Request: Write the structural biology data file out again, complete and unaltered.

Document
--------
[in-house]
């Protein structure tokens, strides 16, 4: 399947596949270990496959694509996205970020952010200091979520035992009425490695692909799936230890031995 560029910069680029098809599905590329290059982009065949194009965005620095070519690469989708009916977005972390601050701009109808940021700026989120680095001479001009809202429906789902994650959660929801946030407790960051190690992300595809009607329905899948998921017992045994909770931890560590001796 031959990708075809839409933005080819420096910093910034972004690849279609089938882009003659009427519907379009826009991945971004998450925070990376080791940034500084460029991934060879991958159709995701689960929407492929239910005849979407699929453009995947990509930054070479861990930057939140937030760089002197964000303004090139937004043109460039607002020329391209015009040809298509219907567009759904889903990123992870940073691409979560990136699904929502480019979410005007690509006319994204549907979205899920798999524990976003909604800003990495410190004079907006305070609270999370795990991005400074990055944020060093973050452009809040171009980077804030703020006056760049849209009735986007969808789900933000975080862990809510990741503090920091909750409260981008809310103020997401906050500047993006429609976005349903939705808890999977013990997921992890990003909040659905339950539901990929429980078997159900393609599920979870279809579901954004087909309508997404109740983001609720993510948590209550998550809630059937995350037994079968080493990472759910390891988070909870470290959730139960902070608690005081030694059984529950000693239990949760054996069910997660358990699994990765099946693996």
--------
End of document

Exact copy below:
[in-house]
């Protein structure tokens, strides 16, 4: 399947596949270990496959694509996205970020952010200091979520035992009425490695692909799936230890031995 560029910069680029098809599905590329290059982009065949194009965005620095070519690469989708009916977005972390601050701009109808940021700026989120680095001479001009809202429906789902994650959660929801946030407790960051190690992300595809009607329905899948998921017992045994909770931890560590001796 031959990708075809839409933005080819420096910093910034972004690849279609089938882009003659009427519907379009826009991945971004998450925070990376080791940034500084460029991934060879991958159709995701689960929407492929239910005849979407699929453009995947990509930054070479861990930057939140937030760089002197964000303004090139937004043109460039607002020329391209015009040809298509219907567009759904889903990123992870940073691409979560990136699904929502480019979410005007690509006319994204549907979205899920798999524990976003909604800003990495410190004079907006305070609270999370795990991005400074990055944020060093973050452009809040171009980077804030703020006056760049849209009735986007969808789900933000975080862990809510990741503090920091909750409260981008809310103020997401906050500047993006429609976005349903939705808890999977013990997921992890990003909040659905339950539901990929429980078997159900393609599920979870279809579901954004087909309508997404109740983001609720993510948590209550998550809630059937995350037994079968080493990472759910390891988070909870470290959730139960902070608690005081030694059984529950000693239990949760054996069910997660358990699994990765099946693996």